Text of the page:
The foster youth experience begins in trauma.

image-boy-on-trainNo child chooses to be in foster care. A young person’s placement in the foster system necessarily begins with the traumatic experience of being removed from their home and placed in an unfamiliar environment, far from everything familiar that formed their sense of self. Many youth move through multiple placements, and every change can trigger a cycle of trauma.

A life based in trauma is never easy. Youth often act out of this trauma, pushing the boundaries of new environments and relationships and earning labels such as ‘depressed,’ ‘delinquent,’ ‘defiant.’ Their search to replace what has been lost or broken in their childhoods of abuse, neglect, and abandonment can lead to a sense of hopelessness.

And when foster youth ‘age out’ of foster care, they can lose the network of caregivers and social workers who provided for their basic needs. Struggling to face the challenges of adulthood on their own, former foster youth reach lower levels of educational attainment and experience greater rates of homelessness than the general population around them.

Consider these statistics about former foster youth collected by the Jim Casey Initiative:

  • More than one in five will become homeless after age 18
  • Only 58 percent will graduate high school by age 19 (compared to 87 percent of all 19 year olds)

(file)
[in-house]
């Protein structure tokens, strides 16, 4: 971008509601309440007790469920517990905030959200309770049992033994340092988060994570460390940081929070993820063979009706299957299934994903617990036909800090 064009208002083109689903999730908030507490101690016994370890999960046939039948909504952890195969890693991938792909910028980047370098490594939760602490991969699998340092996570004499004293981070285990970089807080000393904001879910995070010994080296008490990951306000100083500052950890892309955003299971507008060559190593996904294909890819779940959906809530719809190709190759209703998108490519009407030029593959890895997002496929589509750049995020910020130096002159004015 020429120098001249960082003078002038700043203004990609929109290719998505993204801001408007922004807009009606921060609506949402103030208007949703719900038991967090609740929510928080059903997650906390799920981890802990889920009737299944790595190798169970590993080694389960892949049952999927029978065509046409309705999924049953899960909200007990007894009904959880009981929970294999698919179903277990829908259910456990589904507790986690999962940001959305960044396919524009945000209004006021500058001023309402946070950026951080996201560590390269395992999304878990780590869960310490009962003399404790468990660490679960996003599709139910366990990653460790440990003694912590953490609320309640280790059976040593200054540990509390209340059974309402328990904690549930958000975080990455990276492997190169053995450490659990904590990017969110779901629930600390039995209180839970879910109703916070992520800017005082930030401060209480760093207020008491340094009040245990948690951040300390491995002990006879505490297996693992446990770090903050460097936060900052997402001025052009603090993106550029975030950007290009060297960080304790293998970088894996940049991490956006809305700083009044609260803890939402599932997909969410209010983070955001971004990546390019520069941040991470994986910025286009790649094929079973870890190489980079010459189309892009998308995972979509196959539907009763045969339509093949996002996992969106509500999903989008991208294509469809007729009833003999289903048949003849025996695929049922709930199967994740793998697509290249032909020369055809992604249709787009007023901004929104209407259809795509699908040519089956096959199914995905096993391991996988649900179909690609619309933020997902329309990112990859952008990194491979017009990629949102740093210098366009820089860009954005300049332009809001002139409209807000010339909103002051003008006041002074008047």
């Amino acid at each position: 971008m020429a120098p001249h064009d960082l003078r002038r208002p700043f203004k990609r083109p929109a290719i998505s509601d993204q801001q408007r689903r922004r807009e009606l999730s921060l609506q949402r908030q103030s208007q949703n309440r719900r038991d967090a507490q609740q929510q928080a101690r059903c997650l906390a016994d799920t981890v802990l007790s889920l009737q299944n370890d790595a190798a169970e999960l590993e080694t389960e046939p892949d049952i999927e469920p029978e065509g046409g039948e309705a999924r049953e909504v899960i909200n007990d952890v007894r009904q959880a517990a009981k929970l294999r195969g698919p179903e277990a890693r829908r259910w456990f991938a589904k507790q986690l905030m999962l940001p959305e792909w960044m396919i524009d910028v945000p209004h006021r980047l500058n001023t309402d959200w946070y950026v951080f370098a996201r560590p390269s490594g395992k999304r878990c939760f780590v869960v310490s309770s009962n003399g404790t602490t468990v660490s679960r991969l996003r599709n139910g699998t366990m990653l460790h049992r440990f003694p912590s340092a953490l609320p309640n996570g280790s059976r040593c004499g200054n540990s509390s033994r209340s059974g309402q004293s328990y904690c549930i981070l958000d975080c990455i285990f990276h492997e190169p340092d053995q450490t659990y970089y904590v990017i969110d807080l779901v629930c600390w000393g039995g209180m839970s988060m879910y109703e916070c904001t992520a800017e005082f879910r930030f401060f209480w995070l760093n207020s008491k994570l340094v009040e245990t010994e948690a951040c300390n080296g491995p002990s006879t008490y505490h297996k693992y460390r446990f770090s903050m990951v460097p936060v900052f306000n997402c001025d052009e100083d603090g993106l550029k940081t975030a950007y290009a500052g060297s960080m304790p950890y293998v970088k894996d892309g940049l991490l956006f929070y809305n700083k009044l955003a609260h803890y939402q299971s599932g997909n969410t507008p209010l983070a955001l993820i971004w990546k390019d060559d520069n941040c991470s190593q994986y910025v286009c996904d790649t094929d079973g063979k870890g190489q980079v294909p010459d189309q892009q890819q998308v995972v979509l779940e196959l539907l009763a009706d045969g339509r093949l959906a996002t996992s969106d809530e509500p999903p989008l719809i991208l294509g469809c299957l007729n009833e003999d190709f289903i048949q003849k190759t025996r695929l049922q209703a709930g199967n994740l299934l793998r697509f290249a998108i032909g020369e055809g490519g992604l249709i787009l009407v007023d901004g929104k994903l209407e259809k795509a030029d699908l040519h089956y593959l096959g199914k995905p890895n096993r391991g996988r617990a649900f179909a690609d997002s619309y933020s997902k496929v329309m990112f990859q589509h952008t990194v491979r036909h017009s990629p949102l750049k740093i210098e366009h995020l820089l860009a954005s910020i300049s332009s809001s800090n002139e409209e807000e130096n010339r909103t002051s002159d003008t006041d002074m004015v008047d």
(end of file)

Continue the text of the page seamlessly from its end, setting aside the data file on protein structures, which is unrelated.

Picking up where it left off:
• 71 percent of young women are pregnant by 21, facing higher rates of unemployment, criminal conviction, public assistance, and involvement in the child welfare system
  • At the age of 24, only half are employed
  • Fewer than 3 percent will earn a college degree by age 25 (compared to 28 percent of all 25 year olds)
  • One in four will be involved in the justice system within two years of leaving the foster care system

Additionally, around 3% of foster youth make it to college. Of those who do, only half graduate.

San Francisco’s unique economic climate places additional pressures on the foster system. The city’s high cost of living makes it difficult for families to afford an extra bedroom in which to house foster youth. As a result, over 60% of San Francisco foster youth are placed outside the city. Shuffled from placement to placement far from the city they call home, foster youth of San Francisco seldom remain in the same school or with the same friends for long. The cycle of loss and transience that all foster youth experience is especially profound in San Francisco.

The statistics are bleak, but the hope is real.

Studies have shown that a consistent, loving adult presence in a young person’s life, for as little as one hour a week, can make a significant difference in helping them defy the statistics above.

image-two-men-at-table-smilingAt Braid Mission we train adults to become mentors who can be that consistent, loving presence in the lives of foster youth. Our mentors develop meaningful, trusting relationships with youth, setting them on the path toward healing from the wounds of foster care.

While the realities of trauma and foster care are both shocking and distressing, you can take hope in the power of Love to make a difference in the life of foster youth.

Learn more about Braid Mission’s team-based, holistic mentoring program to find out how you can change a life today.